· Erect, much branched, smooth, herbaceous,
or half-woody plant 25 to 80 cm in height.
· Leaves: opposite and whorled, lanceolate to elliptic
or oblanceolate, 0.5 to 2 cm long, pointed at both ends and narrowed
below the short stalk, and toothed in the margins.
· Flowers: while, small, very numerous, and in pairs;
their stalks slender, and 1 cm long or less. Sepals 4 or 5, imbricate,
corolla rotate, 4-fid, the throat bearded, lobes subequal, white
stamens 4, subequal.
Ubiquitouos weedIn throughout
the settled areas in low to medium altitudes; along roadsides,
sides of ditches, and other more or less shaded and moist places.
· Whole plant.
· Collected from April to June.
· Wash, cut into pieces, dry under the sun.
• Sweet and has cooling nature.
• Considered antipyretic, diuretic, analgesic, antiinflammatory, antifungal, antibacterial,
• Considered by some as aphrodisiac.
• Study yielded diterpenoids, flavonoids, tannins, alkaloids, triterpenes, hexaconasol, b-sitosterol, ketone, dulcitone and amellin.
• Triterpene and mannitol isolated from the roots; dulcitol from
aerial parts. (Source)
• Phytochemical studies revealed acacetin, amellin, amyrin, apigenin, benzoxazin, benzoxalinone, betulinic acid, daucosterol, dulcidion . . among others. Also isolated were a flavone glycoside and a diterpene. (source)
· Cold and fever, enteritis,
diarrhea, beriberi, edema, difficulty in urination: Use decoction of
15 to 30 gms dried material.
· Miliaria: Rub the squeezed juice from fresh plant.
· In India, China
and Southeast Asia, used for pain, fever,
dysentery, diarrhea, cough, bronchitis, hypertension, piles and insect
· In Vietnam, used
for snakebites and antidote for cassava intoxication. Also, for pimples,
impetigo, ulcers and eczema.
· In India, used
for gonorrhea, to induce labor, and diabetes.
· In China, used
· In Burma and
India, herb infusion used
as mouthwash for infected gums.
· In Brazilian folk medicine, used for bronchitis, gastric disorders, hemorrhoids, insect bites, skin wounds..
· In Trinidad's
santowah ceremony, sweetbroom is used to sprinkle holy water.
• Antioxidant: (1) Free Radical
Scavenging Activity of Scoparia dulcis Extract: Study showed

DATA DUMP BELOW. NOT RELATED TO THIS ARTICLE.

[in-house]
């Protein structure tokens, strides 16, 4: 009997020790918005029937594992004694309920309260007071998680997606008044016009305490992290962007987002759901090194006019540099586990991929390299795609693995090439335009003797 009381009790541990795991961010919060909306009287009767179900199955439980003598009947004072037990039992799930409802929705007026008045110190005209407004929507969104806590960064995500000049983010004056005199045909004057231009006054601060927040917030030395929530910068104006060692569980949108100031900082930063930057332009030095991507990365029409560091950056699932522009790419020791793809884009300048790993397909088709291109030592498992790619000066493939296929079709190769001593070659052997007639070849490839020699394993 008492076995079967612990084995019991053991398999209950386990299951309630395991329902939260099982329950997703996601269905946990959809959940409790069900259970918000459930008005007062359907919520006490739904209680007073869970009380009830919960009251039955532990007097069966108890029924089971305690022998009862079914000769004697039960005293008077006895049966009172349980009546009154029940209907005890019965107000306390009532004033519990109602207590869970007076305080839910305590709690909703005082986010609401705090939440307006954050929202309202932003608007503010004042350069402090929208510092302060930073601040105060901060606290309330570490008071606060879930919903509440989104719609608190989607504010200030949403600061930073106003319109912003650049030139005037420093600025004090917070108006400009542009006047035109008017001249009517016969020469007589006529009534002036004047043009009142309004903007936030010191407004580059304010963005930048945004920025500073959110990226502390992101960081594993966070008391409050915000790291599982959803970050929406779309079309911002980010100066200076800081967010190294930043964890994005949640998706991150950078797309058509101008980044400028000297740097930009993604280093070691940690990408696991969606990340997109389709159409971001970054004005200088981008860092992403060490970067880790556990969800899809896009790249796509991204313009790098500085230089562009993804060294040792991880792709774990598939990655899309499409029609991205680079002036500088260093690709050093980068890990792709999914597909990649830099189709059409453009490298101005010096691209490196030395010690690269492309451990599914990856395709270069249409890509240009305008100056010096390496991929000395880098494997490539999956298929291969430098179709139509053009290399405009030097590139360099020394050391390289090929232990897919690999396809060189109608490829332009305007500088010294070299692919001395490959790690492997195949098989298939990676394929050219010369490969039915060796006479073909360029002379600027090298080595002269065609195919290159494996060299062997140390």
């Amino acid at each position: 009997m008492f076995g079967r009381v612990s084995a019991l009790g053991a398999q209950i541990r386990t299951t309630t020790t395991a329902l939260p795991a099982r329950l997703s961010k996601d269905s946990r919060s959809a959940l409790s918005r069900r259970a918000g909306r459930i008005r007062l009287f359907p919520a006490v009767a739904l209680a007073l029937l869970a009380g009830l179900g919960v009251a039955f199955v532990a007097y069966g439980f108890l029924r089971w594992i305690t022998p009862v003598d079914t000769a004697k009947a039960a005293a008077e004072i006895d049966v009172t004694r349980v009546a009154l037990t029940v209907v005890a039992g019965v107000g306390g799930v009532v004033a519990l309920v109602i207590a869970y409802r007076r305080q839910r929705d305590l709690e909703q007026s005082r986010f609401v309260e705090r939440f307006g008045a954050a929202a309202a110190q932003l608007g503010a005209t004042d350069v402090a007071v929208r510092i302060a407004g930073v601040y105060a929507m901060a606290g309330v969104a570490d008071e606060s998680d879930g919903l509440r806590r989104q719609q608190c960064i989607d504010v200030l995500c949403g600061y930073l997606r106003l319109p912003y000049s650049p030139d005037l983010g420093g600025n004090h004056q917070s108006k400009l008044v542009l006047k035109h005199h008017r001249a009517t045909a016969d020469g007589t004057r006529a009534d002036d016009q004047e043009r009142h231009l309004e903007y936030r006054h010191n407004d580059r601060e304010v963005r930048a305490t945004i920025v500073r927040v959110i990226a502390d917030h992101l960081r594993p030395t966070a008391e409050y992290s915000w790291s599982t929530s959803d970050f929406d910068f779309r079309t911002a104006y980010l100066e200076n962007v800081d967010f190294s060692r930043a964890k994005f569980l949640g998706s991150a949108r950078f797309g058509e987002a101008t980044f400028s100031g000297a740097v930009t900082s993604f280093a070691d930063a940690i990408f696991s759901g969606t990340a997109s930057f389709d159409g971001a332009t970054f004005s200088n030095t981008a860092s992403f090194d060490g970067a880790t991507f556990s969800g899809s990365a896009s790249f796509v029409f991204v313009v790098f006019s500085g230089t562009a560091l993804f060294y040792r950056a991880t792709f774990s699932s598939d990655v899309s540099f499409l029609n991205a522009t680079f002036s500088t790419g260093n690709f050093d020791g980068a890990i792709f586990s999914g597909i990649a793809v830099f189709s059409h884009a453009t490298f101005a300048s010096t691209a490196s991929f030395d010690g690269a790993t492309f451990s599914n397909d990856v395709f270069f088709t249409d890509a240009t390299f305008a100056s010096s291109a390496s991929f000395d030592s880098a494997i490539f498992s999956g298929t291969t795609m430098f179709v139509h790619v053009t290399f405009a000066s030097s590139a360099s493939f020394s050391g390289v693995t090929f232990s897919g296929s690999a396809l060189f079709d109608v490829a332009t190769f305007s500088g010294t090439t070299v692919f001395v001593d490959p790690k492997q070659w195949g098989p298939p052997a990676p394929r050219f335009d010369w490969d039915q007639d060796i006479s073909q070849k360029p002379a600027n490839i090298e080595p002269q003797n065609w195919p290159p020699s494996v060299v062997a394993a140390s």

strong antioxidant acitivity corresponding to the reduction of hydroxyl radical generation, a possible rationale for the weeds observed therapeutic effects. (2) Study showed significant decrease in TBARS and hyperperoxides formation in the brain of rats suggesting a role in protection against lipid peroxidation induced membrane damage. Results suggest, in addition to its antidiabetic effect, SD possess antioxidant potential.
• Antihyperglycemic / Anti-Diabetes: (1)Effect of an
aqueous extract of Scoparia dulcis on blood glucose, plasma insulin
and some polyol pathway enzymes in experimental rat diabetes:
Study showed SD was effective in attenuating hyperglycemia in rats,
possibly due to the decreased influx of glucoxe into the polyol pathway with increased activities of antioxidant enzymes and plasma insulin and decreased activity of sorbitol dehydrogenase. (2) Study showed the aqueous extract of Scoparia dulcis exhibited antihyperglycemic effect by attenuating biochemical alterations in streptozotocin-induced diabetic rats.
• Cytoprotective / Insulin-Secretagogue Activity: Study showed significant decrease in blood glucose with significantly increased plasma insulin level with use of aqueous extract of S dulcis in STZ-induced diabetic rats. Other results showed its insulin secretagogue activity and protection against STZ-mediated cytotoxicity. The glucose lowering effect was associated with potentiation of insulin release from the pancreatic islets.